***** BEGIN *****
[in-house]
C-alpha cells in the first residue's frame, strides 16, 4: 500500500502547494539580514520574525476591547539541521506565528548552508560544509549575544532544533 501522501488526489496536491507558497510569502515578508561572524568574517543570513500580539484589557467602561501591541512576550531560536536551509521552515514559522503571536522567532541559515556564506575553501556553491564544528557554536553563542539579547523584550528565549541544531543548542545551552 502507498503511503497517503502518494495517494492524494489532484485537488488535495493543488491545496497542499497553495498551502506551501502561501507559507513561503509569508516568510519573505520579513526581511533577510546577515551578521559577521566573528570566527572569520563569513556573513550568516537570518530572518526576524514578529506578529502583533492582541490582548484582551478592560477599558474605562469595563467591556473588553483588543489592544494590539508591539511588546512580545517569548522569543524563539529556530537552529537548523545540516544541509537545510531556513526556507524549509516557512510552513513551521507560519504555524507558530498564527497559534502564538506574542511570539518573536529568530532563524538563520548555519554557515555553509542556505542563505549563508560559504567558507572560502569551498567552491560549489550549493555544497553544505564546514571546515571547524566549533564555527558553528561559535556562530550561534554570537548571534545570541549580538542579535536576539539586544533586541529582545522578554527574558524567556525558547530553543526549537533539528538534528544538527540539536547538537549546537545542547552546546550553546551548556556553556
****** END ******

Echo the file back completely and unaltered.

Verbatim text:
[in-house]
C-alpha cells in the first residue's frame, strides 16, 4: 500500500502547494539580514520574525476591547539541521506565528548552508560544509549575544532544533 501522501488526489496536491507558497510569502515578508561572524568574517543570513500580539484589557467602561501591541512576550531560536536551509521552515514559522503571536522567532541559515556564506575553501556553491564544528557554536553563542539579547523584550528565549541544531543548542545551552 502507498503511503497517503502518494495517494492524494489532484485537488488535495493543488491545496497542499497553495498551502506551501502561501507559507513561503509569508516568510519573505520579513526581511533577510546577515551578521559577521566573528570566527572569520563569513556573513550568516537570518530572518526576524514578529506578529502583533492582541490582548484582551478592560477599558474605562469595563467591556473588553483588543489592544494590539508591539511588546512580545517569548522569543524563539529556530537552529537548523545540516544541509537545510531556513526556507524549509516557512510552513513551521507560519504555524507558530498564527497559534502564538506574542511570539518573536529568530532563524538563520548555519554557515555553509542556505542563505549563508560559504567558507572560502569551498567552491560549489550549493555544497553544505564546514571546515571547524566549533564555527558553528561559535556562530550561534554570537548571534545570541549580538542579535536576539539586544533586541529582545522578554527574558524567556525558547530553543526549537533539528538534528544538527540539536547538537549546537545542547552546546550553546551548556556553556